8 Types Of Interactive Quiz Formats To Use In Your eLearning Courses
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Interactive Quiz Formats You Should Use In Your eLearning Courses

Creating exemplary online quizzes is not rocket science. It simply involves drafting the right questions and answers, inserting them at the right point, and presenting them in a relevant and interactive format. Here’s a detailed guide[1] to help you with the first two. And I shall elaborate more on the third part – interactive quiz formats, in this article. We shall talk about 8 types of interactive quiz formats that you can use in your eLearning courses. I shall also loop in templates for each format, from an interactivity building tool – Raptivity, for better understanding.

Interactive Learning Design: Using An Interactive Learning Software To Increase Engagement In eLearning Courses
Discover the key elements of interactivity and how they can be included in your eLearning modules swiftly using an interactive learning software!

Let’s begin.

1. Multiple-Choice Questions

Probably the most common type of quiz questions, multiple-choice questions, or MCQs as they are popularly known, are amongst the most effective ways to test learners. They present multiple possible answer options for one question, one of which is right and the others are just ‘distractors’.

Here are some multiple-choice quiz templates that you could use in your interactive eLearning courses.

a. Spin The Wheel

A unique interactive template to present a pool of multiple-choice questions on a range of topics/subjects. Once the user spins the wheel, it randomly selects and throws one question at a time, from the topic on which the wheel’s needle rests.

Spin the Wheel

b. Million-Dollar Quiz

Transform conventional multiple-choice questions to an exciting million-dollar game quiz and spice-up your course using this template. Learners get to test their knowledge in a fun way as they move up levels.

Million-Dollar Quiz

c. One-Page Assessment

The classic multiple-choice question template when you don’t want to get all fancy.

One-Page Assessment

2. Match-The-Pair

A match-the-pair quiz involves two adjacent lists of words, pictures, or phrases. Each item in the first list will pair with one (or more) items in the second.

Below are some ready-to-use, match-the-pair quiz templates that you could use in your courses.

a. Analogous Pair With Fixed Attempts

Reinforce concepts and related details using this simple yet effective pair-matching exercise. Learners get a fixed number of attempts to match each pair.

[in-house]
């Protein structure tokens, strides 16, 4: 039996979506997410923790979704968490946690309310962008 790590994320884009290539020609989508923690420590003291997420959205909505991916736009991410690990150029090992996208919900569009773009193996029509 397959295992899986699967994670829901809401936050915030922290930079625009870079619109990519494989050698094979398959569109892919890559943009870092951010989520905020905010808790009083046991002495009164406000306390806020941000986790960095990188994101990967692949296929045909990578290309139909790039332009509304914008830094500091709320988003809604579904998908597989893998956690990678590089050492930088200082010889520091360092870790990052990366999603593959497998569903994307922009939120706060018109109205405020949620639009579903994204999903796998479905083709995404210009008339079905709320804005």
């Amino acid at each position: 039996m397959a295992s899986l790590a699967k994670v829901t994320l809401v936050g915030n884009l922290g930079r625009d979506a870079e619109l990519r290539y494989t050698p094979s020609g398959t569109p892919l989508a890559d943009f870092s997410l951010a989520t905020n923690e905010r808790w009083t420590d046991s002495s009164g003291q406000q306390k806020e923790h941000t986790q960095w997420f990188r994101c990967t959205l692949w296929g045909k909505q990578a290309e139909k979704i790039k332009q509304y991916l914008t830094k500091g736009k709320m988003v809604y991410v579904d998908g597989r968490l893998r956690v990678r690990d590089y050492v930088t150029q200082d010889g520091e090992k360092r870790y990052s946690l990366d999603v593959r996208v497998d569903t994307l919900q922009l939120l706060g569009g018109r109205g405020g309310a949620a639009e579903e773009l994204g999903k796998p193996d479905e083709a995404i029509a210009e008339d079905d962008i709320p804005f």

Analogous Pair with Fixed Attempts

b. Match The Pairs

A straightforward match-the-pair interaction template that checks learners’ understanding of particular concepts, topics, definitions, or vocabulary.

Match The Pairs

c. One-Page Assessment

The classic interaction template to set a comprehensive assessment using a variety of question types including match-the-pair questions.

One-Page Assessment

3. Fill-In-The-Blanks

Fill-in-the-blank questions require a learner to complete a sentence with the missing word(s). Ideally, these should be no-hint questions if you want to test the knowledge of your learners thoroughly, but they could include hints as-well if the motive is just to let them recall concepts casually.

Here are some templates depicting the usage of fill-in-the-blank questions.

a. One-Page Assessment

This classic template demonstrates the creation of a comprehensive online assessment once again, this time using fill-in-the-blanks (and a multiple-choice question as well).

One-page assessment

b. Drag Drop Sort

Add a flavor of ‘fill in the blanks’ to your exercises using the highly engaging and visually stimulating drag and drop design.

Drag Drop Sort

c. Visual Assessment

Use this highly captivating interaction template to pose fill-in-the-blank questions with hints.

Visual Assessment

4. Open-Ended Questions

Open-ended questions require a detailed, meaningful answer. These questions are generally helpful when you want learners to consider their own thoughts, ideas, and feelings. At times, the answer might even be compared to information already known to the reviewer.

The classic, one-page or multi-page assessment is the way to go about when posing an open-ended question since you want learners to focus on their thoughts and not the visuals.

5. Closed-Ended Questions

Simply put, these questions generally require short, typically, one-word answers. These could include but are not limited to ‘true or false’ or ‘yes or no’ questions.

Here are some templates that depict the use of closed-ended questions including ‘true or false’ questions.

a. Tic-Tac-Toe with Questions